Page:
LONDON - Eric Gill is known today mainly for the elegant typefaces he created in the later part of his career, most notably Gill Sans, which can be found on almost every computer in the world. Yet Gill was much more than a talented typographer. He was a sculptor, draftsman, printmaker, designer, poet, polemicist and radical thinker – the remarkable collection of books, prints, drawings and sculptures by Gill from the collection of magazine publisher Felix Dennis (offered in the English Literature, History, Children's Books and Illustrations sale in London) reveal he was one of the most influential figures in British art in the first half of the 20th century.

Eric Gill, a Group of Postcards and Photographs Relating to Eric Gill. Estimate £200–300.

It was Gill who taught Jacob Epstein how to carve, and inspired Henri Gaudier-Brzeska to pursue a career as a sculptor – and these artists in turn inspired the likes of Henry Moore and Barbara Hepworth to take up direct carving in the quest for artistic truth. Unlike many ‘modernist primitives’ in the early years of the century, Gill did not look to African art, instead delighting in the sensual forms and overt eroticism of Indian temple sculpture, which instantly rendered his work controversial.

Gill's real achievement, however, is his allying of the modern and the exotic with an ancient and English vernacular. For all their Eastern promise, his work is deeply tied to a tradition that runs from medieval Nottingham alabasters through to the work of the Romantic artist-poet William Blake, a visionary with whom Gill has much in common: two men who saw the divine in the everyday and tried through their art and life to make heaven on earth.

Speaking of his remarkable collection of books, prints, drawings and sculptures by Gill, Felix Dennis, himself a man of letters with a colourful reputation, wrote: “I have been lucky enough, over the years, to amass one of the largest collections of his work still in private hands. He may have led a reprehensible private life (in truth, there is no ‘may’ about it, he most certainly did!), but as a sculptor, wood engraver, illustrator and typographer, he stands very high in the recent history of the creative arts in Britain.”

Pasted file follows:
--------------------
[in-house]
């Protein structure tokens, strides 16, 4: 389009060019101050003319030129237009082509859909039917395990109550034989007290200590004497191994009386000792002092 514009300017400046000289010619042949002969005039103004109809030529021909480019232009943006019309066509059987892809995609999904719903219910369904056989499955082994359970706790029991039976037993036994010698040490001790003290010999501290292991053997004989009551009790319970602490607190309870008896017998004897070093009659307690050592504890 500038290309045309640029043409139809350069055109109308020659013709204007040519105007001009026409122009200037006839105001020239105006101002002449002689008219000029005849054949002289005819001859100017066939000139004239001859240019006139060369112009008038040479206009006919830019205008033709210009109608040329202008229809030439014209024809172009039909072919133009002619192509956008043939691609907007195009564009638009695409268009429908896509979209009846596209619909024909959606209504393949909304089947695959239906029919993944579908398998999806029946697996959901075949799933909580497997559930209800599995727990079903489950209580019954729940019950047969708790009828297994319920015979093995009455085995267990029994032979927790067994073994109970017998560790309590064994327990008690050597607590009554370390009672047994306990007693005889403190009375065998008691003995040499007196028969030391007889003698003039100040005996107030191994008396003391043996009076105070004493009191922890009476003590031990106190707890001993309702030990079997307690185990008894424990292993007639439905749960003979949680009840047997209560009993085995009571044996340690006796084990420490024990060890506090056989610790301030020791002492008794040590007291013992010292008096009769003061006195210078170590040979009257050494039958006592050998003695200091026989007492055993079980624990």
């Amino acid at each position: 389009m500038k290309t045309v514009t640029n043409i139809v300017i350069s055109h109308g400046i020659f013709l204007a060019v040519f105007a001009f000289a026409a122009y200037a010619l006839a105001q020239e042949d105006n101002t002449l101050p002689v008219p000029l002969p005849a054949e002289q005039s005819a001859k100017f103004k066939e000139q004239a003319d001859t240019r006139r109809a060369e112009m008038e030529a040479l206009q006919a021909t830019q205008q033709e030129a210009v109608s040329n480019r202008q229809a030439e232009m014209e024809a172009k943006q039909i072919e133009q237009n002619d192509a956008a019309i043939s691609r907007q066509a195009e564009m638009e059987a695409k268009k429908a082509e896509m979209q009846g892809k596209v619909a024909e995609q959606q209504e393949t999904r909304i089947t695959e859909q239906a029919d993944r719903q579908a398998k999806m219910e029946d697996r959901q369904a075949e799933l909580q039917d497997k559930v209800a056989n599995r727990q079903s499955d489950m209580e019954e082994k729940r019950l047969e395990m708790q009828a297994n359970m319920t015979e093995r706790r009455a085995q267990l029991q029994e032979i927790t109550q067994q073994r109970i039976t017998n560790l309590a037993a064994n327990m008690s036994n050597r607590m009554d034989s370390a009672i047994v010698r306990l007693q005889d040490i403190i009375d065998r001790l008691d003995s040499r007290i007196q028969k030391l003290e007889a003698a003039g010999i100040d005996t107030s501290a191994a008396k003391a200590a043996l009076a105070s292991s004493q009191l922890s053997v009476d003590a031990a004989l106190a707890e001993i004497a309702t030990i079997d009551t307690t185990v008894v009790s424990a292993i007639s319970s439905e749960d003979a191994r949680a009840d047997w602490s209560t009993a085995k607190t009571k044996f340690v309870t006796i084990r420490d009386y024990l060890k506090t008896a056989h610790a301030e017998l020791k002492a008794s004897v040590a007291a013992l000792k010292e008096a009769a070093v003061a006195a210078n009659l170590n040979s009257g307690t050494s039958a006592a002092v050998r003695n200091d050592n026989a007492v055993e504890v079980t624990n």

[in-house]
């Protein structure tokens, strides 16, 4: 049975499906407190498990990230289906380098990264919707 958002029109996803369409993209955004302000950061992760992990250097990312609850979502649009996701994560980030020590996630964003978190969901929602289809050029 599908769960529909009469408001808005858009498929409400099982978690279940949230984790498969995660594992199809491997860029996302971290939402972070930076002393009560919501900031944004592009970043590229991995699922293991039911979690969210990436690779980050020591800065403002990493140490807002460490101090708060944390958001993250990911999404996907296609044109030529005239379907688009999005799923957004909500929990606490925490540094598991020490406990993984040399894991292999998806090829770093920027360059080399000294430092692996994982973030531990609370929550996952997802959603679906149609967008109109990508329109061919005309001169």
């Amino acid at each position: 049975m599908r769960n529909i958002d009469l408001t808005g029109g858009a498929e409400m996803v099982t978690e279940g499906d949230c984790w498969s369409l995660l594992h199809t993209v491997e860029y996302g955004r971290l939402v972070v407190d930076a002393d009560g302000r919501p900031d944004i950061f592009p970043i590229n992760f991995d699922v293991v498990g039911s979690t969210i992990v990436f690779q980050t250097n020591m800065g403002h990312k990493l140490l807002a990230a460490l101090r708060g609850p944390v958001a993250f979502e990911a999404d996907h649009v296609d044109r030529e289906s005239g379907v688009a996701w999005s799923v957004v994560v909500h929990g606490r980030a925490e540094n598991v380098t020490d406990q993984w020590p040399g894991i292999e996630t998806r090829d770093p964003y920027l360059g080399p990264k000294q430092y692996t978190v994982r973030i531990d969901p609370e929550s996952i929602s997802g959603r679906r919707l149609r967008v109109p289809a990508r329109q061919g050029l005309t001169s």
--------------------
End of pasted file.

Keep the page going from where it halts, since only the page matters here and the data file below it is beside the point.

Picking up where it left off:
Eric Gill, Lettering (Eric Gill). Estimate £4,000–6,000.

As one of the editors and designers of the underground magazine Oz in the late 1960s, Dennis was tried for 'Conspiracy to deprave and corrupt the Morals of the Young of the Realm,' which resulted in him being thrown in jail. After his release – achieved in no small part by protest from John Lennon and legal representation from John Mortimer – he made it his life-long aim to succeed as a publisher, steering between the lines, but always supporting freedom of expression.

The works by Eric Gill that Felix Dennis collected demonstrate not only the wide range of Gill's artistry but also his social, political and spiritual beliefs; his deep love of the printed word (as both text and image); and his love of beauty as a value that is transcendent of time and place. As such, they not only represent the genius of Gill, they also perfectly encapsulate Felix Dennis’s own unalloyed passion for art and life.

Simon Hucker is a specialist in the Modern and Post-war British Art department, Sotheby’s London.

LEAD IMAGE: Eric Gill, Design for a Sculpture for the League of Nations, 1935. Estimate £3,000–5,000.